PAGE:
The Cawnpore trial was a small thing in itself, in spite of its significance and its results. There were only four victims and they were all young men whose association with the labour movement in India had only just begun. In the present trial not only do three of the former victims again appear, and this time with considerably greater standing as recognised leaders of the organised workers’ movement (Comrade S. A. Dange, for example, is the present assistant secretary of the Trade Union Congress and General Secretary of the large militant union of textile workers in Bombay that has conducted the strike there), but the majority of the arrested men are prominent leaders of working-class organisations, most of them officials of trade unions, and all of them more or less directly associated with mass movements of workers or peasants.
It is no accident that the men now on trial are so closely identified with the strike movement. It is precisely the fact that they are not theorists or conspirators but the actual leaders of the proletarian revolt against intolerable conditions of exploitation that is at once the reason for their arrest and the proof that the intention will be frustrated. For the movement among the workers has already too deep a foundation to be destroyed by the arrest of its leaders. It is only necessary, in this connection to refer to the events in Bombay. Not only was practically every member of the Executive Committee of the Girni Kamgar Unon, which was leading the textile strike, included in the arrests, but the capitalist Press openly noted and commented that the arrests were made just prior to and in preparation for the publication of the Government Fawcett Committee Report on the issues in textile dispute, a report which was of such a nature that it was likely to provoke a further strike. This strike actually took place in spite of the arrests.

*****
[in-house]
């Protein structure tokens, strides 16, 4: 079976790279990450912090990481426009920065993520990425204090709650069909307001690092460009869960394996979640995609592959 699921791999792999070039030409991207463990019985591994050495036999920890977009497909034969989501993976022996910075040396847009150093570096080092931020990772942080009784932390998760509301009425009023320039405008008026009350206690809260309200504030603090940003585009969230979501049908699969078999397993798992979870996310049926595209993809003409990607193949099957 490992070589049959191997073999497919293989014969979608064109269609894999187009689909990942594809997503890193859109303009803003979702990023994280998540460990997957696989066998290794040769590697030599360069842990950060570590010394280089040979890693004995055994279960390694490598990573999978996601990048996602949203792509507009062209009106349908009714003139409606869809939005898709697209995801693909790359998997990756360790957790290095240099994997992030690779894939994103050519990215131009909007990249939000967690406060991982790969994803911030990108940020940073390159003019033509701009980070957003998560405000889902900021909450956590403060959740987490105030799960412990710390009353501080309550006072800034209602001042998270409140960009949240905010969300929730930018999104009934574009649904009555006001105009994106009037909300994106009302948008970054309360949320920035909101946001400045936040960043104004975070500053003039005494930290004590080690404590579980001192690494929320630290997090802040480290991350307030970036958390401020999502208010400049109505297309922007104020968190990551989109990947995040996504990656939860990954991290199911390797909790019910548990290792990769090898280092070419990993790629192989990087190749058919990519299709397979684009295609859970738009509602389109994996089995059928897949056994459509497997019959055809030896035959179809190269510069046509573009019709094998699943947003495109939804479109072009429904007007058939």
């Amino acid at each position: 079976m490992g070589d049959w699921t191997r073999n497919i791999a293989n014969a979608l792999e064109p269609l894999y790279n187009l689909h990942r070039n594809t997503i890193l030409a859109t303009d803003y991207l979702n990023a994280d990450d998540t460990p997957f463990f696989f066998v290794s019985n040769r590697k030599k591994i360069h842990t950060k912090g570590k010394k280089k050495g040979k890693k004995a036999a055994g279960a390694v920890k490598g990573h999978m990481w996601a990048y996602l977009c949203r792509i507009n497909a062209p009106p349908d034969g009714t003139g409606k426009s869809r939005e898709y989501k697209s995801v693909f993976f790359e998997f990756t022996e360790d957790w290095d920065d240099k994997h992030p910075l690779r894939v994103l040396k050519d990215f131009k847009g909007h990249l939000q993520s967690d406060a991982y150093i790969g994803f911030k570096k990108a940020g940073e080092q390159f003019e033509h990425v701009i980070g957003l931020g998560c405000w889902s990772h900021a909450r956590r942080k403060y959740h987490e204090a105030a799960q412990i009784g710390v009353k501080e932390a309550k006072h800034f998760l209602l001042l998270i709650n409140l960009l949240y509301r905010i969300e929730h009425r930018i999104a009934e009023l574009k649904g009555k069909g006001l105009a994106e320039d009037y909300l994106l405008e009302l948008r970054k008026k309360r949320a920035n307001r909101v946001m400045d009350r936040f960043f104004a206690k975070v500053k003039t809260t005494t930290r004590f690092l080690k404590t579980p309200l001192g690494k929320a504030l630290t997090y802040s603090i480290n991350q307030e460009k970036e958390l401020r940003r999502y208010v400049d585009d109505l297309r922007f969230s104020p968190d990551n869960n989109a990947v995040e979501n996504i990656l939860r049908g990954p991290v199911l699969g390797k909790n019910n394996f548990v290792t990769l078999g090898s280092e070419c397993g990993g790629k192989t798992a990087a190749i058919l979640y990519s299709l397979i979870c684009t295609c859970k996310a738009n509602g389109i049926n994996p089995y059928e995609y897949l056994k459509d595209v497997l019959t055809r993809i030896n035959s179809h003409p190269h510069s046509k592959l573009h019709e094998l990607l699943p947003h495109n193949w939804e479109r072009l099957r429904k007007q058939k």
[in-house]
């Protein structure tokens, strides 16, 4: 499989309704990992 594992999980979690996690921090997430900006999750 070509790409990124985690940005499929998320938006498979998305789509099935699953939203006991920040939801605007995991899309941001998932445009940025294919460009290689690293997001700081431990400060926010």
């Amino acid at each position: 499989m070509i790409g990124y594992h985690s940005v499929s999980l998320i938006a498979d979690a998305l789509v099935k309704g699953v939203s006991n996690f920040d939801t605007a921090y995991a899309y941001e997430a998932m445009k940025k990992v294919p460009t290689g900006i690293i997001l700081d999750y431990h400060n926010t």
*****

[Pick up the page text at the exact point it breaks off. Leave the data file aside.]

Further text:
The policy underlying the Meerut case has, however, a much wider basis than merely the attempt to stifle industrial unrest. The Meerut arrests are only one of the most significant items in a general offensive of British imperialism, characterised by the display of despotic brutality and by a policy of ruthless repression directed first and foremost against the working class and mass movement rather than against the nationalists.
While the bourgeois nationalists were crowing aloud at their bravery in declaring for independence and a “life and death struggle” against British autocracy, and boasting of the heavy attack that would be made against them, British imperialism has almost contemptuously disregarded them (Gandhi is fined one shilling and sixpence for his defiance of British law in burning foreign cloth in Calcutta) and struck determinedly at its chief enemy. It is a sign of the times that most of the repressive measures recently forced through and most of the vindictive punishments meted out by the courts have been devoted to decapitating and undermining in all possible ways the rising mass movement. Particularly, the object has been to crush the alarming growth of the proletarian revolt before the peasant millions could be set into motion.